EL PASO, Texas (Border Report) — A little more than a year ago, border officials struggled to process the thousands of asylum seekers arriving daily while fending off allegations of abuses at overcrowded detention centers.
Then came what Trump administration officials called one of their “game changers” amid the migrant surge: an enforcement deal with Mexico sealed under threat of heavy tariffs.
Mexico deployed troops to its southern and northern borders, agreed to receive more foreigners sent over by the United States under the Migrant Protection Protocols (MPP) program and cracked down on human-smuggling networks.
The migrant caravans vanished, the number of migrants presenting themselves at U.S. ports of entry plummeted and detention centers were no longer bursting at the seams.
But what Department of Homeland Security officials see as an unfettered success story, immigration activists and some scholars say the U.S.-Mexico immigration deal merely pushed the humanitarian crisis south of the border.
“I think it’s been a failure. What it has (brought) is abuse and violation of human rights of immigrants both in Mexico and the United States,” said Fernando Garcia, executive director of El Paso’s Border Network for Human Rights. “It’s very unfortunate that Mexico accepted doing the dirty job of (enforcing) the U.S. immigration policies.”
Garcia, who visited the Mexico-Guatemala border shortly after the June 7, 2019, binational agreement was implemented, said he saw checkpoints, army patrols, overcrowded detention centers and a certain xenophobia toward the migrants.
The MPP program has sent nearly 65,000 asylum seekers to wait out in Mexico asylum hearings in the United States. Activists have long complained that exposes them to crime in cities like Juarez, Nuevo Laredo and Matamoros, where drug cartel wars are raging and street gangs prey on vulnerable populations.
Now, they also face the risk of catching COVID-19 in places where they may not have access to adequate health care or even testing, observers say.
“In the months following the agreement, Mexico apprehended a record number of people,” the Washington Office for Latin America (WOLA) said in an analysis of the year-old immigration-enforcement deal. “However, this increase came with widespread reports of authorities detaining and deporting migrants without due process, a problem that has intensified during the COVID-19 pandemic.”
The analysis by Maureen Meyer and Elyssa Pachico said Mexico’s crackdown on Central Americans and others overfilled detention centers there and forced other migrants to take clandestine routes north that exposed them to crime and abuse.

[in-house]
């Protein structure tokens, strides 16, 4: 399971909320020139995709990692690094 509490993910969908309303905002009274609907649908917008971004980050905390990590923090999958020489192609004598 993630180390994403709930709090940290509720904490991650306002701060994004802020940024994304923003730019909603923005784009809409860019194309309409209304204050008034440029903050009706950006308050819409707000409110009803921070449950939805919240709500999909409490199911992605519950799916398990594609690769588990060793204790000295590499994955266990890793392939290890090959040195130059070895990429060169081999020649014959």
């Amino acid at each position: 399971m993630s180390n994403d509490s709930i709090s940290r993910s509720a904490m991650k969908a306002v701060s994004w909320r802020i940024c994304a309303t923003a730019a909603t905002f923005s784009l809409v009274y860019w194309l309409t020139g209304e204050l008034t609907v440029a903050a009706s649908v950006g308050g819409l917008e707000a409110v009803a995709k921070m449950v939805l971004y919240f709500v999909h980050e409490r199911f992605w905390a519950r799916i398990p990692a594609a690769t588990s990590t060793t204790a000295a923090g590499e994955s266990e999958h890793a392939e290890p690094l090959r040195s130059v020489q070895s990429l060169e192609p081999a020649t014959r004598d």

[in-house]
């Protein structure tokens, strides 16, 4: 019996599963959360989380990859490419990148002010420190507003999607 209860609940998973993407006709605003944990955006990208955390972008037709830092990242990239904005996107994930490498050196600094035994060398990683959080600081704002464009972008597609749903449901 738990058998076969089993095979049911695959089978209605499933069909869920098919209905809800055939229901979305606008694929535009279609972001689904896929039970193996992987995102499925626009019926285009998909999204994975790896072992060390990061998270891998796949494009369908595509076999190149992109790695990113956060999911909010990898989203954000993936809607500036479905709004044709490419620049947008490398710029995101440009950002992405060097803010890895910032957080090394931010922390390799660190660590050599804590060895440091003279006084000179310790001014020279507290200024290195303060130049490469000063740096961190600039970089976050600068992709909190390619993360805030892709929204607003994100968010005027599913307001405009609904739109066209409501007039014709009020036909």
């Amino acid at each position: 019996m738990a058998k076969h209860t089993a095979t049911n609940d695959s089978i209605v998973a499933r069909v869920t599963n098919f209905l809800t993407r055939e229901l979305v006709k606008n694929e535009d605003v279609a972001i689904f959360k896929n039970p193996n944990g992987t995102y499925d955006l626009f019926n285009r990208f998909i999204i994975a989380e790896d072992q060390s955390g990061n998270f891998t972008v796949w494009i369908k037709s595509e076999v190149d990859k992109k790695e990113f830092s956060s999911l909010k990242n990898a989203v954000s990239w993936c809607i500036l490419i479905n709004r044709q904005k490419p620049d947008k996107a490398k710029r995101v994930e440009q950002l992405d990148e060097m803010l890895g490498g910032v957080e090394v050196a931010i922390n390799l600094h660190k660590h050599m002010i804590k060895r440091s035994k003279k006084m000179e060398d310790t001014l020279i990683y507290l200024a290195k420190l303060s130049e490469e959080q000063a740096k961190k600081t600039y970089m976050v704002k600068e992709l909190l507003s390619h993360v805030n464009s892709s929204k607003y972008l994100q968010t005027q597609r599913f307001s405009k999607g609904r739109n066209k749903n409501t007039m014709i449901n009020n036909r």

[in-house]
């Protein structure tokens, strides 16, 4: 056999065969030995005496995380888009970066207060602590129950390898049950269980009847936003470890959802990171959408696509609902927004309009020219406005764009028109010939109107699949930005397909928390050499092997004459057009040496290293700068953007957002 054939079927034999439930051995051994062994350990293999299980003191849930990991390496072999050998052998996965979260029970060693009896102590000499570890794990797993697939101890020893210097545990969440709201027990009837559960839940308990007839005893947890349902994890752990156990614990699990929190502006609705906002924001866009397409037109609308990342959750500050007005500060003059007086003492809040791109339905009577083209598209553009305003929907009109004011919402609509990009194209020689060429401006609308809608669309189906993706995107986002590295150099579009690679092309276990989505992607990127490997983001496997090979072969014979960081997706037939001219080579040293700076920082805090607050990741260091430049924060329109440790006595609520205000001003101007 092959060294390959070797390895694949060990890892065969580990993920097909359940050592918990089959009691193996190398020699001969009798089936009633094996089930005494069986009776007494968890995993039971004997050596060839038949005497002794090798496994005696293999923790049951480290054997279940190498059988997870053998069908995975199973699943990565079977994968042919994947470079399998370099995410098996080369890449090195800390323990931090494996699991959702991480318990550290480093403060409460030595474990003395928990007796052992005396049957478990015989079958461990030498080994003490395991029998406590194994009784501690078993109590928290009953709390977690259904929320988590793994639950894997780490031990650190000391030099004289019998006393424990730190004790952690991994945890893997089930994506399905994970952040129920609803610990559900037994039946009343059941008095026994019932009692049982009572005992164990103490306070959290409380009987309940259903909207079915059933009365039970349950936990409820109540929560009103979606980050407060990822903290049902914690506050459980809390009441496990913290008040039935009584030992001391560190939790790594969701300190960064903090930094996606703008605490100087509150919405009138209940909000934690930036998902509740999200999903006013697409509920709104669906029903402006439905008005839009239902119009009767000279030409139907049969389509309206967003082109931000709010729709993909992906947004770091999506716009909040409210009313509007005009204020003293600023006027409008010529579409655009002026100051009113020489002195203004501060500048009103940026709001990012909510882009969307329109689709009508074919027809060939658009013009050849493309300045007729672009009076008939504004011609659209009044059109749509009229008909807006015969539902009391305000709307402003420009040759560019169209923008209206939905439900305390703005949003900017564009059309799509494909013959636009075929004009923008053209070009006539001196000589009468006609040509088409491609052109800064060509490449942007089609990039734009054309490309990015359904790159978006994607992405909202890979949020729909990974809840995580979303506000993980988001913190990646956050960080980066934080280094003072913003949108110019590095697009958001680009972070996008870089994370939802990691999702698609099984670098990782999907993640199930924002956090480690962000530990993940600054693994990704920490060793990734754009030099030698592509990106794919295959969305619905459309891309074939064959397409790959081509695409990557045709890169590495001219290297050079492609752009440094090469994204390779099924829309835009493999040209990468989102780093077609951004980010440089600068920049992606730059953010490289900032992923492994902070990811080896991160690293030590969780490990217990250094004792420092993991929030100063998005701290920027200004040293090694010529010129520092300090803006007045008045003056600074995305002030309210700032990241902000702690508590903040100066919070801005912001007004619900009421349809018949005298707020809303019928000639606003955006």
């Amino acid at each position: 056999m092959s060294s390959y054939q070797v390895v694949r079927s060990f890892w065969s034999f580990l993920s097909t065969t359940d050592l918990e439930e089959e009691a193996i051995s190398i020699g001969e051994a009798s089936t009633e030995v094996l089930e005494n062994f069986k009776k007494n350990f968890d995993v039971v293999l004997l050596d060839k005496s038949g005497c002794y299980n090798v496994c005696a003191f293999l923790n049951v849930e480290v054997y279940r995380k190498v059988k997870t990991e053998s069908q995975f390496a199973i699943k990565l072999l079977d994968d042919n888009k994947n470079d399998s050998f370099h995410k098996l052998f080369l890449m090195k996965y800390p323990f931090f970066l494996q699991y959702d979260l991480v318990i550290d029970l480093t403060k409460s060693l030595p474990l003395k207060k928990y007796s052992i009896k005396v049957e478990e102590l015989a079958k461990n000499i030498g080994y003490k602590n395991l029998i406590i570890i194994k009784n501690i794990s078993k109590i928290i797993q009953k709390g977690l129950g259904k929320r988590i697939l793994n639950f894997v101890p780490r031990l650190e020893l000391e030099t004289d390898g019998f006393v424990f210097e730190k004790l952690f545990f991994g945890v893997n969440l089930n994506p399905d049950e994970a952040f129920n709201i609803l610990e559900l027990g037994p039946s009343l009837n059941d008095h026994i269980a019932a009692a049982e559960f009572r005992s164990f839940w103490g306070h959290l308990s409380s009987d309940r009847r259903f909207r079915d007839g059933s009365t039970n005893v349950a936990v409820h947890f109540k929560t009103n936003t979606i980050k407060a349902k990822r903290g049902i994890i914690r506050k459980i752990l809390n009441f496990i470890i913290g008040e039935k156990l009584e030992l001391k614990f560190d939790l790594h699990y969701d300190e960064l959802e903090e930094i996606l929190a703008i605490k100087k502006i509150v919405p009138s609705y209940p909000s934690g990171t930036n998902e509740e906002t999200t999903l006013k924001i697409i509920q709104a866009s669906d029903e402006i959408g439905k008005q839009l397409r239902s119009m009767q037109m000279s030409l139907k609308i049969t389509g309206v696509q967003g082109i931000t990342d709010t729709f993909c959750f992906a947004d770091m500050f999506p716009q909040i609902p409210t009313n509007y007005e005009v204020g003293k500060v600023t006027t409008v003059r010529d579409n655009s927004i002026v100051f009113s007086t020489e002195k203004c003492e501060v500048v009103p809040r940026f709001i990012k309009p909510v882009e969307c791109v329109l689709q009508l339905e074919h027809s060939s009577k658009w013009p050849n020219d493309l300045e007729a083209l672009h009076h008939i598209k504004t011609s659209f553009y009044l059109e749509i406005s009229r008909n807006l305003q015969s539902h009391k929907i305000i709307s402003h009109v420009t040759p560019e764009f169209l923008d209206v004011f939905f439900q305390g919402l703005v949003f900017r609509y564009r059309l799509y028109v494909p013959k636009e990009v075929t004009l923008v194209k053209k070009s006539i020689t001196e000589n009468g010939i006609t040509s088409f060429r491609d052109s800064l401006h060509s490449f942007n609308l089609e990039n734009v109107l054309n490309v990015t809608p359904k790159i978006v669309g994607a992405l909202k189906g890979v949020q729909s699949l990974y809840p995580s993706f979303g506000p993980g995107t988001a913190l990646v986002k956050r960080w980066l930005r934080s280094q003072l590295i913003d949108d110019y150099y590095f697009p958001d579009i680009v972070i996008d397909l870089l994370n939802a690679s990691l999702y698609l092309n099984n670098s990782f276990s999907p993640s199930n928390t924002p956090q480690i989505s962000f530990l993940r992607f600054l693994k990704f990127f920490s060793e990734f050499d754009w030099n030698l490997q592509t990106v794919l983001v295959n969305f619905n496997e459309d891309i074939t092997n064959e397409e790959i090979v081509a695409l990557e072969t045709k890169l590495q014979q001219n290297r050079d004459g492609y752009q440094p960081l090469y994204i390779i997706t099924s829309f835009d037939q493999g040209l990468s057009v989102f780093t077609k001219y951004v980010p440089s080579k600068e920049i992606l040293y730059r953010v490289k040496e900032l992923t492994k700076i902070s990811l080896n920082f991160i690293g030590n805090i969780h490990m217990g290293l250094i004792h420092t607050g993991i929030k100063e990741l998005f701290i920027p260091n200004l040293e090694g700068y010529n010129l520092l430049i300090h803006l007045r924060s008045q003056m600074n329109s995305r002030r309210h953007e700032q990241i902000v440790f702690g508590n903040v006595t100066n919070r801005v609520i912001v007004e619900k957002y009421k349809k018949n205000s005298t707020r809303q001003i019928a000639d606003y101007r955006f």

“Past experiences show that this hardline approach may result in temporary decreases in regional migration, but smugglers don’t go out of business,” the analysis said. “And while the COVID-19 pandemic is currently having a major impact on mobility and migration worldwide, it has not completely stopped the movement of people fleeing violence and dangerous conditions.”
Another group, Human Rights First, claims that 1,114 asylum seekers forced to wait in Mexico have been victims of murder, rape, torture, kidnapping, and other violent assaults. The group published a detailed list of the crimes on its website.
WOLA and others say those same migrants are at high risk of contracting COVID-19 due to overcrowded and unsanitary conditions at Mexican camps and shelters. Outbreaks already have taken place in Juarez, Nuevo Laredo and Reynosa.
The year-old binational deal has also given Central Americans and others perhaps false hopes of getting asylum, if not in the United States, perhaps in Mexico. WOLA says 89,503 foreigners have requested asylum in Mexico between January 2019 and May 2020, but that country’s refugee agency is understaffed, underequipped and dealing with a significant backlog.
“The COVID-19 pandemic has intensified the Trump administration’s anti-immigrant, anti-asylum approach, and once again, the Mexican government hasn’t pushed back,” the WOLA analysis says.
The paper calls for the Trump administration to not use COVID-19 as an excuse to deepen harsh anti-asylum policies and on Mexico to reverse course and “take actions to protect, not endanger, the rights of immigrants and asylum seekers.”
Meantime, DHS continues to show much pride in collaborative U.S.-Mexico border security efforts.
“CBP’s excited to expand joint border patrols […] to combat drugs, weapons, human smugglers